"If we have known freedom, then we love it; if we love freedom, then we fear, at some level (individually or collectively), its loss. And then we cherish sport. As our forebears did, we remind ourselves through sport of what, here on earth, is our noblest hope."

In compliance with FTC guidelines, I received the book for free through Goodreads First Reads.

Sunday, June 5, 2011

Theodora: Actress, Empress, Whore by Stella Duffy

The creative imagination and detailed research required to bring to life an historical figure, big or small, is evident in Stella Duffy's Theodora: Actress, Empress, Whore. A relatively small character of history, Theodora was not a person included in most survey courses, so the subject was not as well-known or documented as Queen Elizabeth. The extensive bibliography shows the varied sources available to the author, but the nuances of the title character can only be surmised. The results were believable.

Theodora lives in a world of child labor, rigid class structure, slavery and organized prostitution is rampant among these lowest of classes. The passion and fortitude of such a young girl is made believable and becomes even more so as she matures into decisions and situations beyond her years. The author's clever device of separating Theodora's self from her body, cynical and detached throughout her life, is realistic. Using this not only as a defense mechanism, but ultimately to ensure her psyche's survival, Theodora's intelligence and intuition as envisioned by the author is refreshing. Remaining detached and cynical until her self-realization is complete in the arms of her Justinian illustrates what must have been an amazing strength of character.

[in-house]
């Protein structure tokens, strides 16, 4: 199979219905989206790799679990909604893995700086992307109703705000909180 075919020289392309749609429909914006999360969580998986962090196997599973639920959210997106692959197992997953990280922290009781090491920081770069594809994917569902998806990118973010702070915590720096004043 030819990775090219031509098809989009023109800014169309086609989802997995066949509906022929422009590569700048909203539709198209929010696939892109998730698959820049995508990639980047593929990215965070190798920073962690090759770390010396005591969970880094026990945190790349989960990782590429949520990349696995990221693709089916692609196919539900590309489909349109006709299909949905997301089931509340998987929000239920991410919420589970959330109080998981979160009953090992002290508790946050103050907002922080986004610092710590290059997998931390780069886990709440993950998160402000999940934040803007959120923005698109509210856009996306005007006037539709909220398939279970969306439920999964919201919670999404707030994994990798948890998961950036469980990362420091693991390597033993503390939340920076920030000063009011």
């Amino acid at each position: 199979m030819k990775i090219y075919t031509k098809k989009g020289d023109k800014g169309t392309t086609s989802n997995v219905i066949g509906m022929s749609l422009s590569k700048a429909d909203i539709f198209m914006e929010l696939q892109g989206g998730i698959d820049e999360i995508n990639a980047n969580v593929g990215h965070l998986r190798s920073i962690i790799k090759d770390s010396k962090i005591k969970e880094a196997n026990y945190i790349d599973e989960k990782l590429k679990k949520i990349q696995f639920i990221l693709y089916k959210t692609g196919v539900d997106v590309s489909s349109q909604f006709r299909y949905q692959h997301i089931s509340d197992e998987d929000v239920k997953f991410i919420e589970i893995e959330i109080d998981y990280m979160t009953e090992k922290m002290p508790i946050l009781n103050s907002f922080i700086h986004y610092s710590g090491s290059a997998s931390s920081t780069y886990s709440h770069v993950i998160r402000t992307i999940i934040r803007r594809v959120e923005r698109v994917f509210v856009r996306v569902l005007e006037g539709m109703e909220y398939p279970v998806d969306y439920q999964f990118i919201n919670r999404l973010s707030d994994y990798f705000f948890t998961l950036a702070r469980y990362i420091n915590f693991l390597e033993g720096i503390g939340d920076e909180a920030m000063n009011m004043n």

Seeing characters from history brought to life colorfully and dynamically is enjoyable. In creating a lifelike and believable character from sparse historical records and contexts, and weaving an entertaining biographical account of this colorful woman, the author has certainly succeeded in all regards.

In compliance with FTC guidelines, I received the book for free through Goodreads First Reads.